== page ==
Even If You Liked the Game, You Won't Like the MovieTwenty-five years ago the game known as Dungeons and Dragons (D&D) became a craze. This fantasy role-playing game, filled with goblins and ogres, had young enthusiasts playing for days and nights on end, worrying mothers and causing controversy as a new catalyst for youth decay.
For those that had a life, and didn't want to memorize the enormous volumes of accompanying rule books required to play the game, there were also fantasy adventure novels that were published as a result of the game's popularity.
It's amazing that a phenomenon so immensely popular could share the same title of a movie so awful. Perhaps it's the fault of first-time director Courtney Solomon, whose only real qualification for directing this film is that he bought the rights to D&D back in 1990.
Other than having the same trademark name, there is little else to connect the movie with the game. In fact, "Dungeons & Dragons" is inappropriately titled because there isn't even a scene with a dungeon throughout the film.
The kingdom of Izmer has long been ruled by mages, an elite group of human magic users. When the new Empress Savina (Thora Birch of "American Beauty") suggests relinquishing their power so that commoners may also enjoy prosperity and equality, a majority of the mages sees her as unfit to rule.
The evil Profion (Jeremy Irons) is the most vocal of these mages, and secretly plans to take over the entire kingdom for himself. To accomplish this, he needs the legendary Rod of Savrille that controls the powerful red dragons, and sends his ruthless military commander Damodar to retrieve it.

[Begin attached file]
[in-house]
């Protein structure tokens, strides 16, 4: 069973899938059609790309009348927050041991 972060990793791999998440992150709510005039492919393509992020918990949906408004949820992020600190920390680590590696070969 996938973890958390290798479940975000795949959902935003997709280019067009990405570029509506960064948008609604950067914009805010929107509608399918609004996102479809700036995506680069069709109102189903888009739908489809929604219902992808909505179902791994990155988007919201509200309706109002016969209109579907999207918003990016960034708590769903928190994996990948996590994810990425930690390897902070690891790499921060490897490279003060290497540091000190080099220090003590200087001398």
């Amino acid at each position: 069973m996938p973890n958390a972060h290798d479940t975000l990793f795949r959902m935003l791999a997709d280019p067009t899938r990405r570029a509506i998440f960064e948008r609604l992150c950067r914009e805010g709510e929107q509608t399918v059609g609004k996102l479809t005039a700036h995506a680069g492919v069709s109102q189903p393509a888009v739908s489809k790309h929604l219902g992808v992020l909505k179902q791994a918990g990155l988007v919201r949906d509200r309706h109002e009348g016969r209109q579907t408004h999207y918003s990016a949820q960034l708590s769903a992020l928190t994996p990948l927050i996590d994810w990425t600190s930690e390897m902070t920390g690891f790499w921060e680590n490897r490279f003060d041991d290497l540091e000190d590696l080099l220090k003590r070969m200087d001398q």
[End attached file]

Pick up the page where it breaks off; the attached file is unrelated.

While Profion sets his plan of destruction into motion, two unsuspecting thieves, Ridley and Snails (Justin Whalin and Marlon Wayans), are caught by the mage apprentice Marina as they unsuccessfully attempt to rob the magic school. But instead of placing them in the hands of the authorities, Marina enlists their help to find the rod before Damodar. Along the way, they team up with Elwood the dwarf and the Empress's elf tracker Norda, who are both so silent in the course of this film that they basically could have been left out.
The hero-saves-the-day theme of the film follows in a long tradition of other action and fantasy movies. Unlike "Dune" though, the characters are too shallow to connect with or care about. And while Spielberg always kept us on the edge of our seats with well designed trap scenes that Indiana Jones just barely managed to escape, the trap scene in "Dungeons & Dragons" is far more simplistic and looks like something taken from the set of "Xena － Warrior Princess."
As for comic relief, Marlon Wayans and Justin Whalin are not at all funny and resemble a bickering couple that you wish would just shut up. The only thing worth laughing at during this movie is what the director wanted to be touching moments when the empress discusses her ideas of freedom and justice. Irons tries hard to give this movie some spice, and screams a good deal while throwing his lightning spells about. Damodar was also played convincingly with a cynical performance by Bruce Payne, but it gets a bit tiring to see him constantly underestimate his foes. When he is challenged by the not-so-tough guys he repeatedly says "You must be joking," or some other similar one-liner every five minutes.
In addition to having a cheesy script, this movie poorly casts Marlon Wayans as the brainless sidekick, contributing to what the writer Toni Morrison refers to in her book "Playing in the Dark : Whiteness and the Literary Imagination," as the constant "sidelining" and consigning of the black presence to clownish or evil roles. American movies don't do this as much as American television, where virtually every all-black cast on prime time TV is part of a black comedy show, but as this movie shows, Hollywood is also occasionally guilty of this practice.
by Joseph Kim